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01.12.2017 | Research article | Ausgabe 1/2017 Open Access

BMC Family Practice 1/2017

Exploring why a complex intervention piloted in general practices did not result in an increase in chlamydia screening and diagnosis: a qualitative evaluation using the fidelity of implementation model

BMC Family Practice > Ausgabe 1/2017
R. Allison, D. M. Lecky, K. Town, C. Rugman, E. J. Ricketts, N. Ockendon-Powell, K. A. Folkard, J. K. Dunbar, C. A. M. McNulty
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Electronic supplementary material

The online version of this article (doi:10.​1186/​s12875-017-0618-0) contains supplementary material, which is available to authorised users.



Chlamydia trachomatis (chlamydia) is the most commonly diagnosed sexually transmitted infection (STI) in England; approximately 70% of diagnoses are in sexually active young adults aged under 25. To facilitate opportunistic chlamydia screening in general practice, a complex intervention, based on a previously successful Chlamydia Intervention Randomised Trial (CIRT), was piloted in England. The modified intervention (3Cs and HIV) aimed to encourage general practice staff to routinely offer chlamydia testing to all 15–24 year olds regardless of the type of consultation. However, when the 3Cs (chlamydia screening, signposting to contraceptive services, free condoms) and HIV was offered to a large number of general practitioner (GP) surgeries across England, chlamydia screening was not significantly increased. This qualitative evaluation addresses the following aims:
Explore why the modified intervention did not increase screening across all general practices.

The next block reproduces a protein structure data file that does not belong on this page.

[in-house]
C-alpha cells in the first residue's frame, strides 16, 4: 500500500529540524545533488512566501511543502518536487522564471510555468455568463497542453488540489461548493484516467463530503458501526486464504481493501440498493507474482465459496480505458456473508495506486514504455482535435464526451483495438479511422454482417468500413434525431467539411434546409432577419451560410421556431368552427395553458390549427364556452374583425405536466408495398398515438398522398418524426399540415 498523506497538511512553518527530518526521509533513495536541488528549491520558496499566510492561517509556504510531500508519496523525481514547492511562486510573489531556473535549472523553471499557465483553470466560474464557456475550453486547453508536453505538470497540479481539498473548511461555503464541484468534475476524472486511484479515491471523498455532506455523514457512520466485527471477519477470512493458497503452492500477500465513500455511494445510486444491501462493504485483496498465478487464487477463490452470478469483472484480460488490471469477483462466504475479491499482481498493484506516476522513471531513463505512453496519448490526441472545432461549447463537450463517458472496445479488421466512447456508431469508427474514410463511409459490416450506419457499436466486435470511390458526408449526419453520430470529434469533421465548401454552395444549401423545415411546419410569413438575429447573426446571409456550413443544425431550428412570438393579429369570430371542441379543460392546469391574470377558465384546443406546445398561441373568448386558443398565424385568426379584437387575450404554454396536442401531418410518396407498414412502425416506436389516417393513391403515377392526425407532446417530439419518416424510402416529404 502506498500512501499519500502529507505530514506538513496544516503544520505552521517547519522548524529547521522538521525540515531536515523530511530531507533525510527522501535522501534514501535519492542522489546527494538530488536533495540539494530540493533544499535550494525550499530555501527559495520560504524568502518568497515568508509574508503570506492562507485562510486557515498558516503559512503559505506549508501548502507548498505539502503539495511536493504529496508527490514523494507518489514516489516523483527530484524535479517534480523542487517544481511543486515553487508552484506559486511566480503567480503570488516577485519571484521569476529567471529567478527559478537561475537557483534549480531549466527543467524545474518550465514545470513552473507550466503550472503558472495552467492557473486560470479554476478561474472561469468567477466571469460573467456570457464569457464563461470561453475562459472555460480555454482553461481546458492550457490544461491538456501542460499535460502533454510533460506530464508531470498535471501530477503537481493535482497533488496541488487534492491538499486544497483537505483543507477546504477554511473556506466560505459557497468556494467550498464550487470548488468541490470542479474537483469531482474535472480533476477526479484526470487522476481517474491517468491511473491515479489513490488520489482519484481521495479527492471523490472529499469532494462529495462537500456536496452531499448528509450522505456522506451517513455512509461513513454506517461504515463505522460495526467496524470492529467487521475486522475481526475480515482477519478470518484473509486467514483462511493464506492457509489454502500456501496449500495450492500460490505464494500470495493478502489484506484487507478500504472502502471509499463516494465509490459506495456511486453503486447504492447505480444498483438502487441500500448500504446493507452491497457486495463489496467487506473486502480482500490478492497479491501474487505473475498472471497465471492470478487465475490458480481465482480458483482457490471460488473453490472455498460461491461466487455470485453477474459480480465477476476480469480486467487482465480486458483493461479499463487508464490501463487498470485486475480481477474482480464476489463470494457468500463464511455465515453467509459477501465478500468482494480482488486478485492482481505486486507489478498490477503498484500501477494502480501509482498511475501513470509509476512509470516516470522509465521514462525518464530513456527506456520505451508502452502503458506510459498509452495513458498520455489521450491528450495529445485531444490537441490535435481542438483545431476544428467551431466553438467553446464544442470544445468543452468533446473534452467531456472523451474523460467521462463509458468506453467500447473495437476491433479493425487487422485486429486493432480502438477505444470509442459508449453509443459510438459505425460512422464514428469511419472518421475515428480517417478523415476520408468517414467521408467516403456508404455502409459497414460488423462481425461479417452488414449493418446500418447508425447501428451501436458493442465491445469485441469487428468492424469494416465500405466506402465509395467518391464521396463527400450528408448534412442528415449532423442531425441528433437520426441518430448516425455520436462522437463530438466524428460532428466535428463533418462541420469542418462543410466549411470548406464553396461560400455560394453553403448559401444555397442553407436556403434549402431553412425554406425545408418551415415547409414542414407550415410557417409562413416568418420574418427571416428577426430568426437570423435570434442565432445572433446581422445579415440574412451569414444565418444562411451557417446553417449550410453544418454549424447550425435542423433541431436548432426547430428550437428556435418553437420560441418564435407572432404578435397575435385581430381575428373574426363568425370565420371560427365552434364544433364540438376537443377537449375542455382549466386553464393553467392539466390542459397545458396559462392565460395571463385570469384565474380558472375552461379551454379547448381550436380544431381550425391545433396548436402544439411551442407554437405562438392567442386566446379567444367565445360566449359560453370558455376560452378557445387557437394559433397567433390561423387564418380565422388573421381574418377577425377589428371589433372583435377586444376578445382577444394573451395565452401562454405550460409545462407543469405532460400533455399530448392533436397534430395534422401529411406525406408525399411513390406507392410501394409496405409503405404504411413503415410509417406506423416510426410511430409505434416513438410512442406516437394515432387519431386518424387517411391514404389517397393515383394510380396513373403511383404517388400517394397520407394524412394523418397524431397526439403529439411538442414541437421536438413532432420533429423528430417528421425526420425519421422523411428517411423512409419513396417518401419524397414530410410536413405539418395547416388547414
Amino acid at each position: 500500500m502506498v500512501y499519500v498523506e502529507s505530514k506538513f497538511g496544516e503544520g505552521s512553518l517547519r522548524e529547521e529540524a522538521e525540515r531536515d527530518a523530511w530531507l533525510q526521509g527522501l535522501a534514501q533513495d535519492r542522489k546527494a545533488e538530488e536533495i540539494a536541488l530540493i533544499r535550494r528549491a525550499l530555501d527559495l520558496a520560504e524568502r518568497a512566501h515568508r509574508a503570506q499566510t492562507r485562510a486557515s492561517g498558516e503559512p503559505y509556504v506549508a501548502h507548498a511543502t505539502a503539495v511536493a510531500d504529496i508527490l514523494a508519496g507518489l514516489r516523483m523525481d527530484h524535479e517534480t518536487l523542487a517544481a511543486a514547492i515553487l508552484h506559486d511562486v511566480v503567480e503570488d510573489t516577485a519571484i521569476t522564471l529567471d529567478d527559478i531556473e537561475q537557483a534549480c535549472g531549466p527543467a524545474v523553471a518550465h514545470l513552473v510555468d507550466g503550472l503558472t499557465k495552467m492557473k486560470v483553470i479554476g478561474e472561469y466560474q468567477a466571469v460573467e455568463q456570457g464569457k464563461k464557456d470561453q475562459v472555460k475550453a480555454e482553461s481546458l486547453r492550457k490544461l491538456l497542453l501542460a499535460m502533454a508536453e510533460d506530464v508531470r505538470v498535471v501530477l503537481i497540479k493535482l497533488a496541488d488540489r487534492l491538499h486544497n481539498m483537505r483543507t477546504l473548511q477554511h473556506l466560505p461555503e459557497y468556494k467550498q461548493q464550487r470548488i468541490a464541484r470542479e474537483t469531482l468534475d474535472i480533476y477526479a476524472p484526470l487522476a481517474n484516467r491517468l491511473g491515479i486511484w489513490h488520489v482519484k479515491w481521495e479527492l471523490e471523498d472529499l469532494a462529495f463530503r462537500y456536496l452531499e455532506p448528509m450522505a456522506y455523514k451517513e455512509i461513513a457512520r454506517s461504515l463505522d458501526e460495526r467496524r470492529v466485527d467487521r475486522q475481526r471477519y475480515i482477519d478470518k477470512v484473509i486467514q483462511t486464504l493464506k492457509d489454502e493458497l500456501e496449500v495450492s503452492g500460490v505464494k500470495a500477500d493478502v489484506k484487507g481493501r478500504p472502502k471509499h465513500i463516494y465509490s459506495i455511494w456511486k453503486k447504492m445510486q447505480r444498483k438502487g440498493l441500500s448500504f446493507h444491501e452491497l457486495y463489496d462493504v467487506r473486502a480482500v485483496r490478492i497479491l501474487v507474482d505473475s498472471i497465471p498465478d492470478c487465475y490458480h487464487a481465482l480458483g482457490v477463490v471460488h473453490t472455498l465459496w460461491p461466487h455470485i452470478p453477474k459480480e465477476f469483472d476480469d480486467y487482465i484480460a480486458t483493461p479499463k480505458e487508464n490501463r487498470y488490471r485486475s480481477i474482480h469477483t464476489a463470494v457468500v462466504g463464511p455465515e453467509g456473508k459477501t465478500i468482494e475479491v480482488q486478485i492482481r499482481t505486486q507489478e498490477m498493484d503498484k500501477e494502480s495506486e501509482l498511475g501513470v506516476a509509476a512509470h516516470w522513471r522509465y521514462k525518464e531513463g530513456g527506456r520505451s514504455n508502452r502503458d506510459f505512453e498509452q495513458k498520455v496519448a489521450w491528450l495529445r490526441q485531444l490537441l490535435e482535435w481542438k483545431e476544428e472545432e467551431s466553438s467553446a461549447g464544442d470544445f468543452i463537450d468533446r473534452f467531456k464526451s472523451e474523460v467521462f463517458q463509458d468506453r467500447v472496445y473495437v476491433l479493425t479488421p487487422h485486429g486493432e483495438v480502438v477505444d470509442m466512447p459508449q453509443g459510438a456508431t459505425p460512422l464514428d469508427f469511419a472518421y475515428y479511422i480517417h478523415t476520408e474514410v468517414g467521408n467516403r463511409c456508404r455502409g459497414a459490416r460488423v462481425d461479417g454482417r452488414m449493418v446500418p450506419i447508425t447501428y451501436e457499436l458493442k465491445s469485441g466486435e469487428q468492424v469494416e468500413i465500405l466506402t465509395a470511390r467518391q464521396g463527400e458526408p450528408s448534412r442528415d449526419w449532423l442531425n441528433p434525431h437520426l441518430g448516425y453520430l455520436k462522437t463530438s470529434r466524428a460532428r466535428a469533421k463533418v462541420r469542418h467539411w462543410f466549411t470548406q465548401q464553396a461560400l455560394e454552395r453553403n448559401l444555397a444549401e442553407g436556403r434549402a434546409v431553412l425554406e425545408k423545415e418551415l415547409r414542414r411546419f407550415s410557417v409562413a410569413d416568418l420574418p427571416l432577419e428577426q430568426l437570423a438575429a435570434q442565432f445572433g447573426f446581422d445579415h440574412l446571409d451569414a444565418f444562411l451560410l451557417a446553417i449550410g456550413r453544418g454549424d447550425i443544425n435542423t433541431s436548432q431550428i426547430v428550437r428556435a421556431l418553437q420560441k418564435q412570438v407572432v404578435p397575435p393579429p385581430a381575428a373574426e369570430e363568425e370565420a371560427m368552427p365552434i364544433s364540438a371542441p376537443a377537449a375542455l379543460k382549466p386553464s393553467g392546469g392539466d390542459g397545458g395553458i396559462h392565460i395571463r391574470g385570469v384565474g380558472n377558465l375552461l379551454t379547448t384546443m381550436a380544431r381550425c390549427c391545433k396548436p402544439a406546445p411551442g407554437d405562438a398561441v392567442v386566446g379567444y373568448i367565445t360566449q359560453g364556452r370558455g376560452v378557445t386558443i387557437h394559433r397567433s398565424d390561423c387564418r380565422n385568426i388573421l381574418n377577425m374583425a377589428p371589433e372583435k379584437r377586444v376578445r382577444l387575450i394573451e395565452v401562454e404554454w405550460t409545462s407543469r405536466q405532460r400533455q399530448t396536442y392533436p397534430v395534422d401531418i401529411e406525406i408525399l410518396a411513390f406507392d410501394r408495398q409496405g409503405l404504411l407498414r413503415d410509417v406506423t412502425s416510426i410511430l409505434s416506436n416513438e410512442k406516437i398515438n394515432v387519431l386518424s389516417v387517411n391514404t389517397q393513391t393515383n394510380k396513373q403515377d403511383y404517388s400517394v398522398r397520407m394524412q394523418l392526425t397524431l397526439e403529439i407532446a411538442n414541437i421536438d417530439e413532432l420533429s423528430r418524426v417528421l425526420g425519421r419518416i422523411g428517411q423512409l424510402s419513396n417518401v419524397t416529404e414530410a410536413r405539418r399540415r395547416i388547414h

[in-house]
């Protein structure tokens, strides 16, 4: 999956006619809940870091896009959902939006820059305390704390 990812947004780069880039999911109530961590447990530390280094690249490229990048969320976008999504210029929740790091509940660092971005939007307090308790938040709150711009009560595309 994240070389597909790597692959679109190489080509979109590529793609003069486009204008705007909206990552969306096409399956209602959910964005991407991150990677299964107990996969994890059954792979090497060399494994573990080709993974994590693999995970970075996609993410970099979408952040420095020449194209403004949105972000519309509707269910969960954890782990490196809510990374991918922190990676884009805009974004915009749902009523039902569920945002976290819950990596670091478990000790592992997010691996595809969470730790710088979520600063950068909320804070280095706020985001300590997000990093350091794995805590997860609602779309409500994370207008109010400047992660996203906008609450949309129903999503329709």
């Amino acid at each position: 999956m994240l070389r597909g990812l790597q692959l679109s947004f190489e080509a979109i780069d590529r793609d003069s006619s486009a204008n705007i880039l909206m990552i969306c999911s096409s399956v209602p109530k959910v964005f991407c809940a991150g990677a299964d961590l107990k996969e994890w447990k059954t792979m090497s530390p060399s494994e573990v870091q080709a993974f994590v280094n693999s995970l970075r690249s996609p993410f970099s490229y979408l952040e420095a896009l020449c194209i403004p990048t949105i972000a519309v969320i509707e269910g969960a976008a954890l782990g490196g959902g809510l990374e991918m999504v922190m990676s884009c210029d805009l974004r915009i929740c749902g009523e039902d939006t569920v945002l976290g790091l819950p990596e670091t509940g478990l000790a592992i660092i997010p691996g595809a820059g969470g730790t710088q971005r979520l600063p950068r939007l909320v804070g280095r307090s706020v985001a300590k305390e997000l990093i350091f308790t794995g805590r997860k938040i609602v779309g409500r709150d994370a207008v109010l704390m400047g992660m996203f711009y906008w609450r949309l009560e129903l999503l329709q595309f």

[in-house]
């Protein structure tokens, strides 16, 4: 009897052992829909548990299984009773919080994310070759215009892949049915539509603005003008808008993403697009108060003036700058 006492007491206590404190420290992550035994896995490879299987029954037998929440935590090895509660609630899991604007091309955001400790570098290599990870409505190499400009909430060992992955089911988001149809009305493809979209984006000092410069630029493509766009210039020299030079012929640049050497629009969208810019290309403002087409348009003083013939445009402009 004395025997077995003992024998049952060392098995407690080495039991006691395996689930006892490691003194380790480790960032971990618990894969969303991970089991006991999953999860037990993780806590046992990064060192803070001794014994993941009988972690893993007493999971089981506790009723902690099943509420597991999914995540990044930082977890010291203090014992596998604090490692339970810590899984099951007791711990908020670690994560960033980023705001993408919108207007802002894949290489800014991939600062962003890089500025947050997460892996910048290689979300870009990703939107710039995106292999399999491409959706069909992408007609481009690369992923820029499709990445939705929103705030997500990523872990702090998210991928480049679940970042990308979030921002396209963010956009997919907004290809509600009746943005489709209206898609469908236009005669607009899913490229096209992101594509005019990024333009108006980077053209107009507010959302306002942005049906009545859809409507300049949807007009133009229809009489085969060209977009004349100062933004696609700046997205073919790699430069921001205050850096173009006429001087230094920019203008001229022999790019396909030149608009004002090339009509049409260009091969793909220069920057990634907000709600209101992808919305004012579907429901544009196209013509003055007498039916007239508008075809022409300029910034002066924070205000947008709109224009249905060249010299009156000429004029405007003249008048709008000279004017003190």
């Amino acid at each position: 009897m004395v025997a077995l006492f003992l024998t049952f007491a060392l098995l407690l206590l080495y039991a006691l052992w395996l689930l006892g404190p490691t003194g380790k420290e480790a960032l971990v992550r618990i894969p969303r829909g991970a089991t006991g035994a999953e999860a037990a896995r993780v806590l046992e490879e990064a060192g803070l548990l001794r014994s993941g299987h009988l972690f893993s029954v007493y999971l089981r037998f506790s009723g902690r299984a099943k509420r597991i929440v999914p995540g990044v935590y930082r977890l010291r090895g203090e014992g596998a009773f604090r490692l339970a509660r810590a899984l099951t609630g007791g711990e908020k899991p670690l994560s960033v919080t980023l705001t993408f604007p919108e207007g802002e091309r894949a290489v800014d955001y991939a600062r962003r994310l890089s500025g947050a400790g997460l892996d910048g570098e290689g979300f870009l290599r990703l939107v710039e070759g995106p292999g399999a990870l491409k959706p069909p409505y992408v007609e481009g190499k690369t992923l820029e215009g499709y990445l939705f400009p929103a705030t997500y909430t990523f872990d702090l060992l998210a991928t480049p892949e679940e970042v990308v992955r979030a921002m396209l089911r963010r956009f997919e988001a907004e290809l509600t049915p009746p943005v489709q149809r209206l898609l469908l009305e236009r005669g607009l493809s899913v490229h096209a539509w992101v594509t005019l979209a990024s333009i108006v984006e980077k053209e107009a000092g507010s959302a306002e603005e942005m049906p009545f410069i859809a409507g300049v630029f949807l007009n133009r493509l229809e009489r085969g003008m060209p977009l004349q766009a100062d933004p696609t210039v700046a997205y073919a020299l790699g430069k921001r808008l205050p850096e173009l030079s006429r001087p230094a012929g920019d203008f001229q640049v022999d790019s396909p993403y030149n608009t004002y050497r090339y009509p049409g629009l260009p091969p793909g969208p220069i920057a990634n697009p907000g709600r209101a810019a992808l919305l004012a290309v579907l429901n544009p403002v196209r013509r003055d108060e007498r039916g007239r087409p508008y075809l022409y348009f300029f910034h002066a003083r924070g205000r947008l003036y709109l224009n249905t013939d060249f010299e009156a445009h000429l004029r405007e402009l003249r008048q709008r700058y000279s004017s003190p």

Suggest recommendations for future intervention implementation.


Phone interviews were carried out with 26 practice staff, at least 5 months after their initial educational workshop, exploring their opinions on the workshop and intervention implementation in the real world setting. Interview transcripts were thematically analysed and further examined using the fidelity of implementation model.


Participants who attended had a positive attitude towards the workshops, but attendee numbers were low. Often, the intervention content, as detailed in the educational workshops, was not adhered to: practice staff were unaware of any on-going trainer support; computer prompts were only added to the female contraception template; patients were not encouraged to complete the test immediately; complete chlamydia kits were not always readily available to the clinicians; and videos and posters were not utilised. Staff reported that financial incentives, themselves, were not a motivator; competing priorities and time were identified as major barriers.


Not adhering to the exact intervention model may explain the lack of significant increases in chlamydia screening. To increase fidelity of implementation outside of Randomised Controlled Trial (RCT) conditions, and consequently, improve likelihood of increased screening, future public health interventions in general practices need to have: more specific action planning within the educational workshop; computer prompts added to systems and used; all staff attending the workshop; and on-going practice staff support with feedback of progress on screening and diagnosis rates fed back to all staff.
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